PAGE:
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Evaluation of Magnetic Diagnostics for MHD Equilibrium Reconstruction of LHD Discharges

Author: Aaron C Sontag
Requested Type: Poster Only
Submitted: 2011-06-10 15:18:56

Co-authors: J. Hanson, S. Lazerson, J. H. Harris, S. Sakakibara, Y. Suzuki

Contact Info:
Oak Ridge National Laboratory
PO Box 2008
Oak Ridge, TN   37830

Abstract Text:
Evaluation of Magnetic Diagnostics for MHD Equilibrium Reconstruction of LHD Discharges*

A. C. Sontag [1], J. Hanson [2], S. Lazerson [3], J. H. Harris [1], S. Sakakibara [4], Y. Suzuki [4]

1) Oak Ridge National Laboratory, Oak Ridge, TN, USA
2) Auburn University, Auburn, AL, USA
3) Princeton Plasma Physics Laboratory, Princeton, NJ, USA
4) National Institute for Fusion Science, Toki City, Gifu, Japan

Accurate reconstruction of MHD equilibrium parameters is an important tool for understanding the confinement and stability of magnetically confined toroidal plasmas. In tokamak plasmas, equilibrium reconstruction is used to determine the current and pressure profiles near the edge of the plasma in order to evaluate proposed mechanisms for ELMs [ , ]. In order to help understand the mechanisms for ELMs in stellarators, the V3FIT code will be used to reconstruct non-axisymmetric stellarator equilibria [ ]. The V3FIT code uses the VMEC code [ ] to calculate the 3D equilibrium state in conjunction with a non-linear, least-squares minimization routine to find the equilibrium solution that best matches a set of measurements. The Large Helical Device (LHD) is a superconducting, heliotron type device with over 25 MW of heating power that is capable of achieving both high-beta (~5%) and high density (>1 x 1021/m3) [ ]. This high performance capability as well as the ability to drive tens of kiloamperes of toroidal plasma current leads to deviations in the equilibrium magnetic geometry from the vacuum flux surfaces. The present work is a study of the ability of the V3FIT code to reliably reconstruct the plasma equilibrium state for a variety of LHD discharge types using the existing diagnostics. The initial study is performed using a diagnostic set consisting of the measured coil currents, the total plasma current and a set of 24 saddle loops mounted on the vacuum vessel. The accuracy of the reconstructed plasma parameters using this initial diagnostic set is assessed. Future work is planned to expand the diagnostic set used during reconstruction to include existing diamagnetic loops, magnetic pickup coils, measured ion and electron pressure profiles, and the measured iota profile.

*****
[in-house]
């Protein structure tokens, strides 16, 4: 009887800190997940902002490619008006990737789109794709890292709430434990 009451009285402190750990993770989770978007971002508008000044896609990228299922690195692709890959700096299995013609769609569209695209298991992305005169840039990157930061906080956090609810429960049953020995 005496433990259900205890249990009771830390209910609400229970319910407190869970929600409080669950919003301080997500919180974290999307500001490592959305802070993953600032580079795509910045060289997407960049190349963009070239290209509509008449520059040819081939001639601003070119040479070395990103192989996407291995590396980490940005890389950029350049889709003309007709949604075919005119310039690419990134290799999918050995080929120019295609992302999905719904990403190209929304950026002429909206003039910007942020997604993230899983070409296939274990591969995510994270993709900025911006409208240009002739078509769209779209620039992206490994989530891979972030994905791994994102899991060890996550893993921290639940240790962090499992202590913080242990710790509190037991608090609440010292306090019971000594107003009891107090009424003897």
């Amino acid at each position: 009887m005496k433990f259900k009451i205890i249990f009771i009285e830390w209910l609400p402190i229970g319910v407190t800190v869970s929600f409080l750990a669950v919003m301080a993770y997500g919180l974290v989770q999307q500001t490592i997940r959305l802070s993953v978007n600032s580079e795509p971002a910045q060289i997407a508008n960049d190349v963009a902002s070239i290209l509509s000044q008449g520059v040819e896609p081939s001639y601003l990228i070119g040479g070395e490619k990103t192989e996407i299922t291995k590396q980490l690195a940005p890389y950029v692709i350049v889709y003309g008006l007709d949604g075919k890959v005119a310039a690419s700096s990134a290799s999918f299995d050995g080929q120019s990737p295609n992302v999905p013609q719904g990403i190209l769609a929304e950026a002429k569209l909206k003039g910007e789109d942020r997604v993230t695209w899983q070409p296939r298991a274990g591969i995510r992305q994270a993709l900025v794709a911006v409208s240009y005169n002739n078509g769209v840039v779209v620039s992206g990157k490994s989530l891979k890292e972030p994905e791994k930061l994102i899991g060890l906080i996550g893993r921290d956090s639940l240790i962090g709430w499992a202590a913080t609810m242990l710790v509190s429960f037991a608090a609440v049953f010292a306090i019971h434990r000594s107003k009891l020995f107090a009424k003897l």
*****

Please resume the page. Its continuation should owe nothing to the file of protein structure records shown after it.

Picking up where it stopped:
*Supported by U.S. DOE Contract DE-AC05-00OR22725


[i] P.B. Snyder, et al., Nucl. Fusion 47 (2007) 961.
[ii] T.H. Osborne, et al., J. Phys. Conf. Ser. 123 (2008) 012014.
[iii] J.D. Hanson et al., Nucl. Fusion 49 (2009) 075031.
[iv] S.P. Hirshman and D.K. Lee, Comput. Phys. Commun. 39 (1986) 161.
[v] A. Komori, et al., Fusion Sci. and Tech. 58 (2010) 1.

Characterization: A5,A7


University of Washington

Workshop on Innovation in Fusion Science (ICC2011) and
US-Japan Workshop on Compact Torus Plasma
August 16-19, 2011
Seattle, Washington

ICC 2011